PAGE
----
Friday, May 22, 2009

Biomass to Energy Two Different Ways

Cellulosic biomass to ethanol, Ecostrat Biorefinery project in Missouri:
Jordon Solomon of Ecostrat explains how the critically important supply of biomass for the Marshall, Missouri biorefinery will be obtained initially and then maintained for the long haul.
The intake of biomass for ethanol production is expected to be 450,000 tons yearly. The annual intake for power production is expected to be 200,000 tons.

"The initial woody biomass needs to come from quite far away. There just isn't 650,000 tons within 100 miles of your town available sustainably," said Solomon.

About 10 percent of the biomass taken in by the facility will be waste, said Solomon, and he mentioned Galveston, Texas, where "almost half a million tons of hurricane debris (is) sitting there, rotting, emitting its carbon into the atmosphere, and shouldn't that be coming here and being made into ethanol?"

The remaining 90 percent of biomass will be "more traditional biomass," he said.

"When you're putting up a large-scale production like this, the most important element is reliable biofuel supply."

During the first three years of the complex's operation, woody biomass provided by Ecostrat will be used. Between years four and six, the refinery will transition to an energy crop. After seven years, the transition will have been completed, and the complex will operate only on the energy crop.

The energy crop Ecostrat has identified is called Miscanthus giganteus, a perennial sterile grass that can grow to more than 13 feet tall. It grows in the spring and will return for 10 or more years after rhizomes are planted. It requires no fertilizer besides leftover leaves, requires no pesticides and can be grown on less-than-fertile land that Solomon called "class three land," meaning it has high clay or sand content. _Bioenergy
If a bioenergy plant cannot get its biomass feedstock, it may as well be a lump of iron sitting in the rain for all the good it will do. The Ecostrat cellulosic ethanol plant intends to start at near full capacity, without having built up its local biomass supply in advance. There is some risk involved in that approach. Better would be a scaled up, modular approach to match growing local supplies of feedstock that are locked in. Whether miscanthus, switchgrass, poplar, or willow, the underlying cellulose source simply has to be available.
The second bioamass-to-energy approach is gasification. In particular, we will look at plasma gasification (at up to 20,000 degrees F). The high temperatures achievable via plasma gasification provide an ultra-clean syngas product.
In plasma gasification, biomass is fed into a closed chamber and superheated to temperatures of up to 20,000 degrees fahrenheit. The intense heat transforms biomass into syngas, which is then reformulated using into ethanol and green diesel, hydrogen, methanol or methane. A secondary process can convert the base materials into other industrial chemicals.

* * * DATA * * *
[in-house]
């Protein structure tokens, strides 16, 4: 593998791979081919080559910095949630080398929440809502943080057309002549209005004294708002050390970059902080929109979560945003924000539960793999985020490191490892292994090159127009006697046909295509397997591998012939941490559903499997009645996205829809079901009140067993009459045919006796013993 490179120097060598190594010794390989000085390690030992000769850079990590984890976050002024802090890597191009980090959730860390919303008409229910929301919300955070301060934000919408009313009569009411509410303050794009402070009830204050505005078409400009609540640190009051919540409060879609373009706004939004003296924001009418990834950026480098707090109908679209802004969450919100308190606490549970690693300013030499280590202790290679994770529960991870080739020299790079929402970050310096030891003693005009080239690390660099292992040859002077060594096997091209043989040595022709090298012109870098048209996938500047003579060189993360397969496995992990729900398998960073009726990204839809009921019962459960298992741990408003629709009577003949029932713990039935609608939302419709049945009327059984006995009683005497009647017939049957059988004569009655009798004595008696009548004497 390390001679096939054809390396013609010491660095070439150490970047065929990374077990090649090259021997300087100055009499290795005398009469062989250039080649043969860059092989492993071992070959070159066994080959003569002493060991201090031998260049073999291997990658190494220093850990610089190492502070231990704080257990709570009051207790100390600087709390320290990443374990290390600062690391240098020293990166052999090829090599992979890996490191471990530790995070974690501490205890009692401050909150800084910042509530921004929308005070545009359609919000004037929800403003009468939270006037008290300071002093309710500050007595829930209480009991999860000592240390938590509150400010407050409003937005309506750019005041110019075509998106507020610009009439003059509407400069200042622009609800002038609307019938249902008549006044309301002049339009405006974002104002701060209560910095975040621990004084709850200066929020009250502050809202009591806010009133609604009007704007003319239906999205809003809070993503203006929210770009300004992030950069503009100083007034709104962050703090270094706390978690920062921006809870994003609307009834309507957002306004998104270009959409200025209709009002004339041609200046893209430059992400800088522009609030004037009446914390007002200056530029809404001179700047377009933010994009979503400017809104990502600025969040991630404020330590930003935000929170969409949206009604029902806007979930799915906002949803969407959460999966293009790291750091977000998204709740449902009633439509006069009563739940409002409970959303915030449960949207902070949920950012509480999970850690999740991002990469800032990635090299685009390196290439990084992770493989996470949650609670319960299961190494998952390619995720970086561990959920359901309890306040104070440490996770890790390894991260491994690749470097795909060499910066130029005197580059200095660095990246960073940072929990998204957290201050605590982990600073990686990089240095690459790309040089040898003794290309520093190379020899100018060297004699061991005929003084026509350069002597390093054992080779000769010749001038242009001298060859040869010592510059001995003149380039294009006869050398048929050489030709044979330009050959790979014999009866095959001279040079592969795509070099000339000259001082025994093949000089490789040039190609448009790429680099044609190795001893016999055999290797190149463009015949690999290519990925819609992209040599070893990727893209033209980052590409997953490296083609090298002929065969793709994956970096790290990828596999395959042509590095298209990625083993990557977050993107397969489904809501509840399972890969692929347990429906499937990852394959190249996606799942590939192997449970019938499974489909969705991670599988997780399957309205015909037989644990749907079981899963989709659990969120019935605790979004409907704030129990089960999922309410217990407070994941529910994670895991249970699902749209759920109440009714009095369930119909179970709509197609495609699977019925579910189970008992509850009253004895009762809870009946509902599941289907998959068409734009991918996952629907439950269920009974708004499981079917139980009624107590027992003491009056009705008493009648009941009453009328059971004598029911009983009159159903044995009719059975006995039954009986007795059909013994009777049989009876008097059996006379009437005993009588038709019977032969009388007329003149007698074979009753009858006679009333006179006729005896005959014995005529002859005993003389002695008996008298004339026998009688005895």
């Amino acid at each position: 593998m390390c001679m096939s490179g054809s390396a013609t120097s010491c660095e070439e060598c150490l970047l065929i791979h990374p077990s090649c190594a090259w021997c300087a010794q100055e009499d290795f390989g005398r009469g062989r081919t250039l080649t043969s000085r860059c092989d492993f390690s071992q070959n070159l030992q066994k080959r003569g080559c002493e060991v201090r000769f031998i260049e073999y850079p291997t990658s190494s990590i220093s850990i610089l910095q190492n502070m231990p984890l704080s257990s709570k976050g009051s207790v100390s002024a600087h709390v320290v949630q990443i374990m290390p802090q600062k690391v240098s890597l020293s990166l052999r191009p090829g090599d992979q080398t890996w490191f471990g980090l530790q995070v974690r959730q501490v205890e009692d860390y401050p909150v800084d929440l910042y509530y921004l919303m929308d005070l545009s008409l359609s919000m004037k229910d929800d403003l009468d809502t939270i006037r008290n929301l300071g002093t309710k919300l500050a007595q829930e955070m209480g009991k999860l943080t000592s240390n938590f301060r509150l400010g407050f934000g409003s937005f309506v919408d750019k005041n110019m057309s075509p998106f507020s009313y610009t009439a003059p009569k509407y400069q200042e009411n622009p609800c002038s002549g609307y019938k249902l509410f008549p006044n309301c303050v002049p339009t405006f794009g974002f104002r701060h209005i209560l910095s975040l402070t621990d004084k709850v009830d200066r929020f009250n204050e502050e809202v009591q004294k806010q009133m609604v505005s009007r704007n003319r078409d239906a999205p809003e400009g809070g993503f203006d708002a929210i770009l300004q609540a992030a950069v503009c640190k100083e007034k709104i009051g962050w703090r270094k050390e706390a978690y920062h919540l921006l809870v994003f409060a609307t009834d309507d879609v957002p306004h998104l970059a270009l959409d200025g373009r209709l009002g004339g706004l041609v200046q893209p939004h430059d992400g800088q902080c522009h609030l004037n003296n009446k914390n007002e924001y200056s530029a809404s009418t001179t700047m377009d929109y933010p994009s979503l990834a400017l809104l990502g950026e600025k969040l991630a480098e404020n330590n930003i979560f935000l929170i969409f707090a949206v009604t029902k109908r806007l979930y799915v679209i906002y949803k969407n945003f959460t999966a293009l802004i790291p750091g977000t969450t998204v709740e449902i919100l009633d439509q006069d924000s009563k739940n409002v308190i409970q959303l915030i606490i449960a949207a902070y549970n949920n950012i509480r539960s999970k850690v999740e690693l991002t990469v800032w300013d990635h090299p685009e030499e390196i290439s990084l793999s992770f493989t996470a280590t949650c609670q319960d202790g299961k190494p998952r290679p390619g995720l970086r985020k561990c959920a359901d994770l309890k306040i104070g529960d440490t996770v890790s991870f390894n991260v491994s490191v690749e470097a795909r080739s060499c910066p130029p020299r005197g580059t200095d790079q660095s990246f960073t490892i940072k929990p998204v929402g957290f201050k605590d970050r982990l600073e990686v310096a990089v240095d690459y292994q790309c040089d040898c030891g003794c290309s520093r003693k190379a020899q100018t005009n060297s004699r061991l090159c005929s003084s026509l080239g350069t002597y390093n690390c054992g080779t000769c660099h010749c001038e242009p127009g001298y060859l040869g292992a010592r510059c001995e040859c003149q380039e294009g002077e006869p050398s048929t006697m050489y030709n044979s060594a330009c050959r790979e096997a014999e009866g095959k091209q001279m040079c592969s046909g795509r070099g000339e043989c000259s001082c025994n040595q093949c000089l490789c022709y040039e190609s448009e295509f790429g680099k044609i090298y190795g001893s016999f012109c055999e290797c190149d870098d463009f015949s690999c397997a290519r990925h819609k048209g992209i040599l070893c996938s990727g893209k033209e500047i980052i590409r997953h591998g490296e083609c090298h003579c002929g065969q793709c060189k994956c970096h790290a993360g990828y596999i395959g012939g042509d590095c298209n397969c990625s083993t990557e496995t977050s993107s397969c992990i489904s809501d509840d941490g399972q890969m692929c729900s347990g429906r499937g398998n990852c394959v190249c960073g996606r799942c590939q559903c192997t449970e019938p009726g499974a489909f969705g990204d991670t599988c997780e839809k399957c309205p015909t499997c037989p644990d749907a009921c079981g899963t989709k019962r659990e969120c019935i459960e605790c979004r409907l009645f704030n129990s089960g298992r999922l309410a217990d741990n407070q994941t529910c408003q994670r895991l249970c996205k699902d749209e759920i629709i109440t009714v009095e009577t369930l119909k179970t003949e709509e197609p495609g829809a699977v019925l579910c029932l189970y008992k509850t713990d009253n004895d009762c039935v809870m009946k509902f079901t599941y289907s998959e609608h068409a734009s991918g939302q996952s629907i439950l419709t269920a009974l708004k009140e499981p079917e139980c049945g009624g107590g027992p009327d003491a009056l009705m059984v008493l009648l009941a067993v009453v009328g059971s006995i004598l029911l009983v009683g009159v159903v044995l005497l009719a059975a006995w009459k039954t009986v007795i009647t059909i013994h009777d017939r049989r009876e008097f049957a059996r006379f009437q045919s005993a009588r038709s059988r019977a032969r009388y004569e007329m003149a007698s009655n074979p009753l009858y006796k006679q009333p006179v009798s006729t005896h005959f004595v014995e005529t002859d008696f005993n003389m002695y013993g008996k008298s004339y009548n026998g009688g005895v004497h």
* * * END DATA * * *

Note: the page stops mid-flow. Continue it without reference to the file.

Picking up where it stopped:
S4 Energy Solutions’ initial focus will be to process medical and other segregated commercial and industrial waste streams. The company’s future commercialization plans may also include the processing of municipal solid waste once the technology has been demonstrated to be economical and scalable for such use. The S4 technology is designed with unique advances in plasma technology that increase the lifespan of high-cost elements such as the refractories.

Tests of the unit have shown that there is no creation of dangerous dioxins, and the process produces hydrogen and carbon monoxide in a 1:1 ratio, while recovering 50-70 percent of the BTUs in the waste. _BiofuelsDigest
Part of the syngas is used to power gas turbines for electricity, to power the plasma itself. Excess electricity is sold to the utility. Excess syngas not used for electricity production can be used for multiple purposes including liquid fuels production and high value chemicals production.

Heat can be recovered from the process and used to power a steam cycle turbine for additional electricity, and to provide process heat -- or to produce environmental heat for commercial or residential use.

Municipal waste is a good feedstock for such a process, since the final product is purified so thoroughly by the 20,000 degree F temperatures. But should many of these plants be built, there will not be enough municipal waste to power them all, and they will need to contract with biomass suppliers in the agricultural and forestry sectors.

Biomass has the advantage of containing built-in solar energy storage. But it is not nearly as energy-dense as fossil fuels. Humans need to use a bit of ingenuity to find efficient ways of densifying biomass. Pyrolysis, gasification, torrefaction, etc. accomplish densification as an intermediate step.

Prior to those processes one needs to harvest, collect, dry, and often compress the biomass close to the source, before moving to intermediate processing above. As long as the biomass is produced locally and regionally for local and regional processing, transportation costs are kept to a minimum.

Producers of bioenergy need to be planting now, in order to have ample supplies of biomass available in a few years when they are ready to produce power and fuels.

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Blogger Peat said...

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10:35 PM  
Blogger al fin said...

Interesting, thanks.

3:49 AM  

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